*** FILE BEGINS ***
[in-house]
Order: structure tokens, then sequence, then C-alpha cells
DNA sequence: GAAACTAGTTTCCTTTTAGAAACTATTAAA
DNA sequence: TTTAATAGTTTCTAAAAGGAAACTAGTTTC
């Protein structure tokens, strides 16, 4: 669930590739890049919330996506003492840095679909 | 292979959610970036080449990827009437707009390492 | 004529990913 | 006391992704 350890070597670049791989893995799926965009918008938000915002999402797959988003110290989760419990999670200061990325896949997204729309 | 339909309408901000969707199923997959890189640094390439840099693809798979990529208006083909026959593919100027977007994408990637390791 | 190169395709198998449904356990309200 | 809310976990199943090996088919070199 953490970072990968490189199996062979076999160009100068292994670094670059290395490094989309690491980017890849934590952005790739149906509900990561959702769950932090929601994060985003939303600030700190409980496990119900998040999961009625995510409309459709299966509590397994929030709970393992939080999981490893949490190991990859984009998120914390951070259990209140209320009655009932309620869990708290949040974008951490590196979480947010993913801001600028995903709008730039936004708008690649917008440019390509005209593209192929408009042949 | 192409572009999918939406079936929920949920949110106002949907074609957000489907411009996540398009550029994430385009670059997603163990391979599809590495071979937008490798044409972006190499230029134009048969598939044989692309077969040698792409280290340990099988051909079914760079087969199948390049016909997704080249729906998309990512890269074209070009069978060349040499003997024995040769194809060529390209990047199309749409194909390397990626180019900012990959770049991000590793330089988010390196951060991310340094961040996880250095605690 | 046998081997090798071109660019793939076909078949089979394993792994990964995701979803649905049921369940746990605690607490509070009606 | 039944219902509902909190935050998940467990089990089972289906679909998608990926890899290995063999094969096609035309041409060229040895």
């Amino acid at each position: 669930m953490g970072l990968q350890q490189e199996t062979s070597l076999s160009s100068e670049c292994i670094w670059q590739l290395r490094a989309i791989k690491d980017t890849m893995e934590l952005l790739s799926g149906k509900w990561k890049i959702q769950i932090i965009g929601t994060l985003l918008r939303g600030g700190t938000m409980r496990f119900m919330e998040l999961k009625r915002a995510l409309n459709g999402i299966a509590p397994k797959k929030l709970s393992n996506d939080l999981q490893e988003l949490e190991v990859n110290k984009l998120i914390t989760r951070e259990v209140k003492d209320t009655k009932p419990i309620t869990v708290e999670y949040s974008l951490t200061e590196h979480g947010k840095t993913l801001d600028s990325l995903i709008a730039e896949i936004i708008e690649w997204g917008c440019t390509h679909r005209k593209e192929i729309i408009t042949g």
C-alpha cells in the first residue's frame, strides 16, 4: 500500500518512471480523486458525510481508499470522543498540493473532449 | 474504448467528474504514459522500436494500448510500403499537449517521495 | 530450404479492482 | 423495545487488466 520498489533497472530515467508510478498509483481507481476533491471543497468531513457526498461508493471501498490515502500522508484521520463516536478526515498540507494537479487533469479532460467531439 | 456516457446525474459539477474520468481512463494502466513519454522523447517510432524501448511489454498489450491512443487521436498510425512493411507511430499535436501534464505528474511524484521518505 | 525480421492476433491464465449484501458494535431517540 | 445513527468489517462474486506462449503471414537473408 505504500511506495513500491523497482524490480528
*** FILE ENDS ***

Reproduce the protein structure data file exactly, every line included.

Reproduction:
[in-house]
Order: structure tokens, then sequence, then C-alpha cells
DNA sequence: GAAACTAGTTTCCTTTTAGAAACTATTAAA
DNA sequence: TTTAATAGTTTCTAAAAGGAAACTAGTTTC
């Protein structure tokens, strides 16, 4: 669930590739890049919330996506003492840095679909 | 292979959610970036080449990827009437707009390492 | 004529990913 | 006391992704 350890070597670049791989893995799926965009918008938000915002999402797959988003110290989760419990999670200061990325896949997204729309 | 339909309408901000969707199923997959890189640094390439840099693809798979990529208006083909026959593919100027977007994408990637390791 | 190169395709198998449904356990309200 | 809310976990199943090996088919070199 953490970072990968490189199996062979076999160009100068292994670094670059290395490094989309690491980017890849934590952005790739149906509900990561959702769950932090929601994060985003939303600030700190409980496990119900998040999961009625995510409309459709299966509590397994929030709970393992939080999981490893949490190991990859984009998120914390951070259990209140209320009655009932309620869990708290949040974008951490590196979480947010993913801001600028995903709008730039936004708008690649917008440019390509005209593209192929408009042949 | 192409572009999918939406079936929920949920949110106002949907074609957000489907411009996540398009550029994430385009670059997603163990391979599809590495071979937008490798044409972006190499230029134009048969598939044989692309077969040698792409280290340990099988051909079914760079087969199948390049016909997704080249729906998309990512890269074209070009069978060349040499003997024995040769194809060529390209990047199309749409194909390397990626180019900012990959770049991000590793330089988010390196951060991310340094961040996880250095605690 | 046998081997090798071109660019793939076909078949089979394993792994990964995701979803649905049921369940746990605690607490509070009606 | 039944219902509902909190935050998940467990089990089972289906679909998608990926890899290995063999094969096609035309041409060229040895």
């Amino acid at each position: 669930m953490g970072l990968q350890q490189e199996t062979s070597l076999s160009s100068e670049c292994i670094w670059q590739l290395r490094a989309i791989k690491d980017t890849m893995e934590l952005l790739s799926g149906k509900w990561k890049i959702q769950i932090i965009g929601t994060l985003l918008r939303g600030g700190t938000m409980r496990f119900m919330e998040l999961k009625r915002a995510l409309n459709g999402i299966a509590p397994k797959k929030l709970s393992n996506d939080l999981q490893e988003l949490e190991v990859n110290k984009l998120i914390t989760r951070e259990v209140k003492d209320t009655k009932p419990i309620t869990v708290e999670y949040s974008l951490t200061e590196h979480g947010k840095t993913l801001d600028s990325l995903i709008a730039e896949i936004i708008e690649w997204g917008c440019t390509h679909r005209k593209e192929i729309i408009t042949g």
C-alpha cells in the first residue's frame, strides 16, 4: 500500500518512471480523486458525510481508499470522543498540493473532449 | 474504448467528474504514459522500436494500448510500403499537449517521495 | 530450404479492482 | 423495545487488466 520498489533497472530515467508510478498509483481507481476533491471543497468531513457526498461508493471501498490515502500522508484521520463516536478526515498540507494537479487533469479532460467531439 | 456516457446525474459539477474520468481512463494502466513519454522523447517510432524501448511489454498489450491512443487521436498510425512493411507511430499535436501534464505528474511524484521518505 | 525480421492476433491464465449484501458494535431517540 | 445513527468489517462474486506462449503471414537473408 505504500511506495513500491523497482524490480528